I’m sure everyone has heard the news that the Beanie Baby hawking auction Queen Meg Whitman now holds the former CEO “Carly” (Fiorina) seat which was simply being held warm by a few successors. However an Economist article got me thinking as they fault the [HP] board for hiring yet another outsider supposed “Superstars” instead of hiring from within as culture is key, or at least so says the Economist brain trust.
However the HP life style is something I do know a little about and while it’s been three years since my departure, I’m sure it’s maintained the course [southward] as the same as when I’ve left it. As also in my time there, I got to meet Lou on his way out, and Carly on the way in. In addition, had spoken with Carly several times afterwards on business topics (one was not so positive, least you think these were all fun town hall meetings).
Yet one of the interesting points is that of “culture” as after the sale of Agilent (the former test and measurement group), life changed. Then came the Compaq acquisition, where the [culture] change was even more stark as we went from a long haired hippie commune culture, to that of a button down ruthless business environment. As this is the point, “culture” no longer exists as a whole in corporations, as in today’s world the concept of “Corporate Culture” has gone the way of the Selectric typewriter replaced instead by discrete “cultural environments”.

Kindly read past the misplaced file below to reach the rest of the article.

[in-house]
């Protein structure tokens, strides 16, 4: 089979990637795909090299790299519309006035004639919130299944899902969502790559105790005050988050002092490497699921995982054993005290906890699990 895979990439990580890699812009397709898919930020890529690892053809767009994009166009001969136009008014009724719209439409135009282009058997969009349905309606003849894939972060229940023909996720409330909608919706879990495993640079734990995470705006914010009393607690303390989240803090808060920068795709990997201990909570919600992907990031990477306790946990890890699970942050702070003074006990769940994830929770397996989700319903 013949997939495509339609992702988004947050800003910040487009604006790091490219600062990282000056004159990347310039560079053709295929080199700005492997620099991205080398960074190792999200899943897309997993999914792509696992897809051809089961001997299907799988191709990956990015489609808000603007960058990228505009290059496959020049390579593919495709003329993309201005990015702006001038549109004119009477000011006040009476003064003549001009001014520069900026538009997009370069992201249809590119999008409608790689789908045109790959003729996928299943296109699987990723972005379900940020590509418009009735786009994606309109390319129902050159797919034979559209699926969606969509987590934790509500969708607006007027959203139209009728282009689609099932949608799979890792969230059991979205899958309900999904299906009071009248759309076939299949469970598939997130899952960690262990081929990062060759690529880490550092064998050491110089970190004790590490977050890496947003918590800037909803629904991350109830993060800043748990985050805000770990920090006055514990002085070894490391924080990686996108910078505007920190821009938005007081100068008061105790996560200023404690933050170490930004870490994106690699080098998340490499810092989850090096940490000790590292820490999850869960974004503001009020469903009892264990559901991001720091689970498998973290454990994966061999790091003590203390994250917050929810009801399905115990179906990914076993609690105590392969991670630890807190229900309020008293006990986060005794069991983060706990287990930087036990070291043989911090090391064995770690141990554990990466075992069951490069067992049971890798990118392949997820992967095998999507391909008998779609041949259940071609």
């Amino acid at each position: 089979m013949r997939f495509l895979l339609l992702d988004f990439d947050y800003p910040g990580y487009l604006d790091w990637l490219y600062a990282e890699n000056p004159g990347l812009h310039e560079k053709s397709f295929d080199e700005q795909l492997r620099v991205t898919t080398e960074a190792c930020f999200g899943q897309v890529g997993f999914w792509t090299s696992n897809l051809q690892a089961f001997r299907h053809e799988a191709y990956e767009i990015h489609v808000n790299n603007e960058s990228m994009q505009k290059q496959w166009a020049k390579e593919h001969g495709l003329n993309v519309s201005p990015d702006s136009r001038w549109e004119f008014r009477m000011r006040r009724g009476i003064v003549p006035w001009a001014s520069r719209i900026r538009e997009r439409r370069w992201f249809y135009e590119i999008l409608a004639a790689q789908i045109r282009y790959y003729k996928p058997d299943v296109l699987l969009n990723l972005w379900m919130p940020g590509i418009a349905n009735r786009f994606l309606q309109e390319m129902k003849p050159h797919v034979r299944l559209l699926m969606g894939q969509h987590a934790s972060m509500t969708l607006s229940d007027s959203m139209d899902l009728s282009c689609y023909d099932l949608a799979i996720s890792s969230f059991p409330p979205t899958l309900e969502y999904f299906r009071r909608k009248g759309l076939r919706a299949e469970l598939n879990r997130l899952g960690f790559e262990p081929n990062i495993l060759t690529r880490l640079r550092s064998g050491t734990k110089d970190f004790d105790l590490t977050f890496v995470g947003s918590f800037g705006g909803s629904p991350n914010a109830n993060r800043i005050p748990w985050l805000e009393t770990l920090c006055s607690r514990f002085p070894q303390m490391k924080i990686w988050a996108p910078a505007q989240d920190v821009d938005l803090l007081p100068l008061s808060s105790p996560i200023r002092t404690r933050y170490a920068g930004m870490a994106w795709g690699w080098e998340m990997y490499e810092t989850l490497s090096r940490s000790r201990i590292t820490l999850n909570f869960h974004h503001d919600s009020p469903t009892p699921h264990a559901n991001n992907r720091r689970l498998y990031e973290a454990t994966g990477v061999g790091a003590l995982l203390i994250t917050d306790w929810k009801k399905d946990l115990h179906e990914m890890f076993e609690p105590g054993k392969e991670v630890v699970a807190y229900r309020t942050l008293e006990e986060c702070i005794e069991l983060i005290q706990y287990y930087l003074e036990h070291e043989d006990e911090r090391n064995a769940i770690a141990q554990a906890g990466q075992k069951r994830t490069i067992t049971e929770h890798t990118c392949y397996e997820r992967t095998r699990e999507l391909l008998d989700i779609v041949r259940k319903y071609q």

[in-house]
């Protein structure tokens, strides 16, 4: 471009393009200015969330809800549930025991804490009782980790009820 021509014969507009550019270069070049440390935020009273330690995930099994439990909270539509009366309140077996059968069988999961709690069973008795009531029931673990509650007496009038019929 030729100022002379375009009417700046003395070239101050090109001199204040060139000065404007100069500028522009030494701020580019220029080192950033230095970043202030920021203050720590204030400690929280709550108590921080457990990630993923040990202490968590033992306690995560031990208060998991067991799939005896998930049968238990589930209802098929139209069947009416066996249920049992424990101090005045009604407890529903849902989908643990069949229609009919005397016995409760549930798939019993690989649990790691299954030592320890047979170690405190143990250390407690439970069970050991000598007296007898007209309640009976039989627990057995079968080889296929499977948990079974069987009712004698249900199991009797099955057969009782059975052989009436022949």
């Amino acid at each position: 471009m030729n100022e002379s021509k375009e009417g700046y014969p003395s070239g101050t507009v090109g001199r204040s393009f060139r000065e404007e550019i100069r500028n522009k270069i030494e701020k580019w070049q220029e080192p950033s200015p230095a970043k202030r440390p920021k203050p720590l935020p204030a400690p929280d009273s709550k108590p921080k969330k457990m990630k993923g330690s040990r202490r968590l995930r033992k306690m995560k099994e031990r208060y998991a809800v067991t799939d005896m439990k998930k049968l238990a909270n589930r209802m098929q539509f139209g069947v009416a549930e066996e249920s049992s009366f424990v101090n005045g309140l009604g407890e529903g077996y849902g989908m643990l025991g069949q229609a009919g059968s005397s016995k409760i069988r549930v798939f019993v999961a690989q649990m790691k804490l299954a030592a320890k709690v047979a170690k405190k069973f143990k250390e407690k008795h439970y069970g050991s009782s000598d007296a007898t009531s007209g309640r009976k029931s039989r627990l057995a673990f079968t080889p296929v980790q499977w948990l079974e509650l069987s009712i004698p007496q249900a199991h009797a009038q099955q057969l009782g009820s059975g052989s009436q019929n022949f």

As when I entered corporate America, you typically didn’t hear from the CEO save for once in a blue moon via a corporate (printed) news letter. Therefore the “word” made it down the chain via the “telephone” game from manager to underling. It’s here where “Corporate Culture” played its role much as “social norms” do in the [efficient] conveyance of information.
Fast forward to today, where the CEO sends out emails to the entire company, has a blog and even responds directly to employee communications. It’s much like the weather, that we can now attain a more affective distribution of “culture to task” rather than one painted with a broad brush. This in turn improves the overall effectiveness of the company by allowing the various units to adapt as needed instead of being shoe horned into a one size fits all model.
While I’m not sure of what Ms. Whitman’s success will be, as she appears to be more of a start up gal, then “run and grow” juggernaut. However the jury is still out till she gets a couple months under her belt, yet believe the Economist has it wrong when it comes to culture as those days have gone the way of the typewriter…